Before this season began, Dalton Ross revealed that Jeff Probst scrapped the original convoluted, fire-token-heavy twist concept for this season after he pitched it to his friend (and David vs. Goliath runner-up, and The White Lotus creator/showrunner) Mike White for approval. White's response? "It's in-ter-est-ing. But is it fun?" Probst took that note to heart, and "the monster" was built up in its place.
Three episodes preposterously weighted down with belabored exposition later, we're still waiting to find the fun part. (Unless it's supposed to be all the boat rides.)
Look no further than the opening half of this episode for evidence of the unraveling: The opening 19 minutes (of a 42-minute show) were spent on opening three "advantage" packages ... none of which were hidden, none of which were actually advantages (just tickets to the week's dilemma), none of which even turned into anything usable after three more boat rides and a night of waiting. There was also a fourth "advantage" found, when Brad discovered Ua's "three-way shared idol" one, which matched Xander's from last week. Along with the pre-Tribal discussion of JD's extra vote, easily half the episode was spent "finding," explaining, or discussing advantages.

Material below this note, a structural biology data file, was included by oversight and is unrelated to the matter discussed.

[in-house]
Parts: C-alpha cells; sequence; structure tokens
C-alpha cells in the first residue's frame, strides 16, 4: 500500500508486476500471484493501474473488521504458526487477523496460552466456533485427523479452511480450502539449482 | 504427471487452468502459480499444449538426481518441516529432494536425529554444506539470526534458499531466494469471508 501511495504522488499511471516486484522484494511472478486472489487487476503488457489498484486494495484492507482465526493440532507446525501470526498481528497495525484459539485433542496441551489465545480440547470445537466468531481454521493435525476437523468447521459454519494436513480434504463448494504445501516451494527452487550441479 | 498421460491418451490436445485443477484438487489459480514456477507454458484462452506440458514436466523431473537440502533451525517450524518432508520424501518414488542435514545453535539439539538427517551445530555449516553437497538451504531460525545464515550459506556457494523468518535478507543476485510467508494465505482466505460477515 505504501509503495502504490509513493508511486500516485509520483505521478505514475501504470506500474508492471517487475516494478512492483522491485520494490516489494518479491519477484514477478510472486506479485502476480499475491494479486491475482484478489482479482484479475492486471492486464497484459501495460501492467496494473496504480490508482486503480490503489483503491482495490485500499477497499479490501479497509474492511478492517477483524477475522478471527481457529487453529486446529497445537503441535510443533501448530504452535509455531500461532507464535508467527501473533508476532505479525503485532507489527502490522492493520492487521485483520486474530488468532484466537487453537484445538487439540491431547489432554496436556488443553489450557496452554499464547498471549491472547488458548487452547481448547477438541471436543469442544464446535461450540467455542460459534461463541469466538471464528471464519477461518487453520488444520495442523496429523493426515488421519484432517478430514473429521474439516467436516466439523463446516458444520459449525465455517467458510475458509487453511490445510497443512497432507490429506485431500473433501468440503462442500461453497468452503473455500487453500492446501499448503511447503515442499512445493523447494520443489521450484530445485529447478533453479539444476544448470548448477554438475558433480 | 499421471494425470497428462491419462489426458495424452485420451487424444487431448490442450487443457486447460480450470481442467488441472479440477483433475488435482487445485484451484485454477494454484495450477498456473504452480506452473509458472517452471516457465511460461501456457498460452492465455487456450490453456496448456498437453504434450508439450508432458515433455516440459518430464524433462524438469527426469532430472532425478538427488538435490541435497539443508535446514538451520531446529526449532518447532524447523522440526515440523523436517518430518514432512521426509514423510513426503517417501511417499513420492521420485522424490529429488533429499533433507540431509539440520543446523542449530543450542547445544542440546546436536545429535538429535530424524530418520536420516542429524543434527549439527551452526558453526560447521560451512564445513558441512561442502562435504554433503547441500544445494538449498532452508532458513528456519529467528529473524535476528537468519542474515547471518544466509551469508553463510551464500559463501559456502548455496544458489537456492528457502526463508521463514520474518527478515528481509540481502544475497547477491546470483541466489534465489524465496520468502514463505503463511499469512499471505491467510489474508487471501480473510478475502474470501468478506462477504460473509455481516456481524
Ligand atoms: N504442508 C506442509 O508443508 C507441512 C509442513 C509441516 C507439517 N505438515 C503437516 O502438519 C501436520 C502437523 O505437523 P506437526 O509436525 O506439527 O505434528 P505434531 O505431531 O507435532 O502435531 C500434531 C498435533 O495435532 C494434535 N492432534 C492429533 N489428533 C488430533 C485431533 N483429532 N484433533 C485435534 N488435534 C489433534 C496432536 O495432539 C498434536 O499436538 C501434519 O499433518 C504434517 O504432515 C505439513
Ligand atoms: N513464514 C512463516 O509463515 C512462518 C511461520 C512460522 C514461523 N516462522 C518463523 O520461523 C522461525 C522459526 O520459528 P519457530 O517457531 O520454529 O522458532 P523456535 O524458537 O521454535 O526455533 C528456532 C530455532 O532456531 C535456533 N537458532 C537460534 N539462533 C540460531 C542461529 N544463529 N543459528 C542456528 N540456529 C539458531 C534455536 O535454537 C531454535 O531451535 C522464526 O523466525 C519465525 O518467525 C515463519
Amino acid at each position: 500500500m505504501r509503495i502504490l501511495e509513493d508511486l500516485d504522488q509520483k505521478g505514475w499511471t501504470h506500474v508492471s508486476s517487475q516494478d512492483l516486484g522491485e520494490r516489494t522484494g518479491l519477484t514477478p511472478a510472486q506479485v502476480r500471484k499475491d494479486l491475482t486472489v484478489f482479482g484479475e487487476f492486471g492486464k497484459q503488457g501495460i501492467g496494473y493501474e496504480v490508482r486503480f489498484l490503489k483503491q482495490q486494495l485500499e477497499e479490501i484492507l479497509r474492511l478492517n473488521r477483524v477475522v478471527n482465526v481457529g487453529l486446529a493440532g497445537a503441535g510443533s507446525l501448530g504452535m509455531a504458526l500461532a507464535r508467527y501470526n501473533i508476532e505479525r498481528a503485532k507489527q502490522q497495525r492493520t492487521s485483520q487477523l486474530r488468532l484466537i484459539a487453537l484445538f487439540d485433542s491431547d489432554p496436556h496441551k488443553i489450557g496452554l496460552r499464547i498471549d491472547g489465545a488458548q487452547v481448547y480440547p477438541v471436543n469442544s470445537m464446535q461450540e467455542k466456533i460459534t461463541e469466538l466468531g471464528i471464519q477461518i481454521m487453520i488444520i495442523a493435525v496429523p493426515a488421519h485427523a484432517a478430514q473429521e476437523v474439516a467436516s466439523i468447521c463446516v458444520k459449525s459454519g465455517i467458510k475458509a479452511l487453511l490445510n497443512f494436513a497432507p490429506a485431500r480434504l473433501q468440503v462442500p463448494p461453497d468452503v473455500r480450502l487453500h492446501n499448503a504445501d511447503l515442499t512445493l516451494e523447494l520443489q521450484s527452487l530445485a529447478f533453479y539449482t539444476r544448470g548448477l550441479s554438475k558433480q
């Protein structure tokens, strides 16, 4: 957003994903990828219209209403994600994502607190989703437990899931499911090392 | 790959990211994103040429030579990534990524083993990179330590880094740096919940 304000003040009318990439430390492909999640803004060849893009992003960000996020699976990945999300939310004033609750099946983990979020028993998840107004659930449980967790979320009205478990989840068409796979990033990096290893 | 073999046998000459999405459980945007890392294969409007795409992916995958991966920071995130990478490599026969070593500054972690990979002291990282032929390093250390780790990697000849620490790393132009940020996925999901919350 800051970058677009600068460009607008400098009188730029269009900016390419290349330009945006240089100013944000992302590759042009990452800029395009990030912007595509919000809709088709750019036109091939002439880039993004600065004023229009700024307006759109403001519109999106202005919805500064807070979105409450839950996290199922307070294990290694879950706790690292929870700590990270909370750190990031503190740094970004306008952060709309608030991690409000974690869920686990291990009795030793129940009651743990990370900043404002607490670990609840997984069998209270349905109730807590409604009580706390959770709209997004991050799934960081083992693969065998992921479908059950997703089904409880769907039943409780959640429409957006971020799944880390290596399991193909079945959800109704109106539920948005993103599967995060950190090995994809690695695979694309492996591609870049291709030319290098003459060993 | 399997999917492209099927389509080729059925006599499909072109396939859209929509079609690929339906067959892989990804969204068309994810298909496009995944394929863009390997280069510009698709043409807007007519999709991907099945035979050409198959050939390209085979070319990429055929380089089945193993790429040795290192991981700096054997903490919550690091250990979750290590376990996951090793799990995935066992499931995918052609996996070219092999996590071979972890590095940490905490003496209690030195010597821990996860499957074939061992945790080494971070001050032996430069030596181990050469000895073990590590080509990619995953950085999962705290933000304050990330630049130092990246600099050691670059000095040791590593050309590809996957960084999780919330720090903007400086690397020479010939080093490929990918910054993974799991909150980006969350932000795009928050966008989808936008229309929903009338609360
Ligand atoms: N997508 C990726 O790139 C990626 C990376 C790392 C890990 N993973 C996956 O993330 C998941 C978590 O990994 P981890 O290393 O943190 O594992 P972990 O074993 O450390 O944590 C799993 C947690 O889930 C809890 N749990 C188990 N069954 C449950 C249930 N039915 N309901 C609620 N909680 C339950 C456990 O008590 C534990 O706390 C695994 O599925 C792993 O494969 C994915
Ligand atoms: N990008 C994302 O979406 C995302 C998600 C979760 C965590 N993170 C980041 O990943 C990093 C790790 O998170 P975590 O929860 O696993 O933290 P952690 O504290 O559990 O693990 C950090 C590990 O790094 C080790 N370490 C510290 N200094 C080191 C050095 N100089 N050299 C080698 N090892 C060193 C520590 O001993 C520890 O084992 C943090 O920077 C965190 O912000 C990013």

Advantages that, by the time they were put into the game, didn't work. Brad was unable to use his steal-a-vote, thanks to the dumb (idol) Beware Advantage. Oh, but also Sydney and Tiffany got a boat ride (and were forced to go check treemail the next day) for tarps they knew they wouldn't receive. Back at Ua camp after the challenge, there's also a lot of time spent on JD's extra vote advantage, which he also didn't use. It's as if Survivor has forgotten what a great cast it has, and decided to force them into uncomfortable situations each week, rather than let them play the game. All while spouting off earnestly about the thrill of taking a risk.
What's being lost here? Almost all the character development from the cast, who to a person have been great storytellers when they've been allowed to talk. All of that content is being cut from the season, because we have to spend half the show watching people find new "advantages," read the instructions on their new advantages (three times over!), make decisions on whether to acquire new advantages, and finally the big reveal of who chose which advantage. But don't worry, we don't have to waste any time watching them actually *use* those advantages. That would be too much.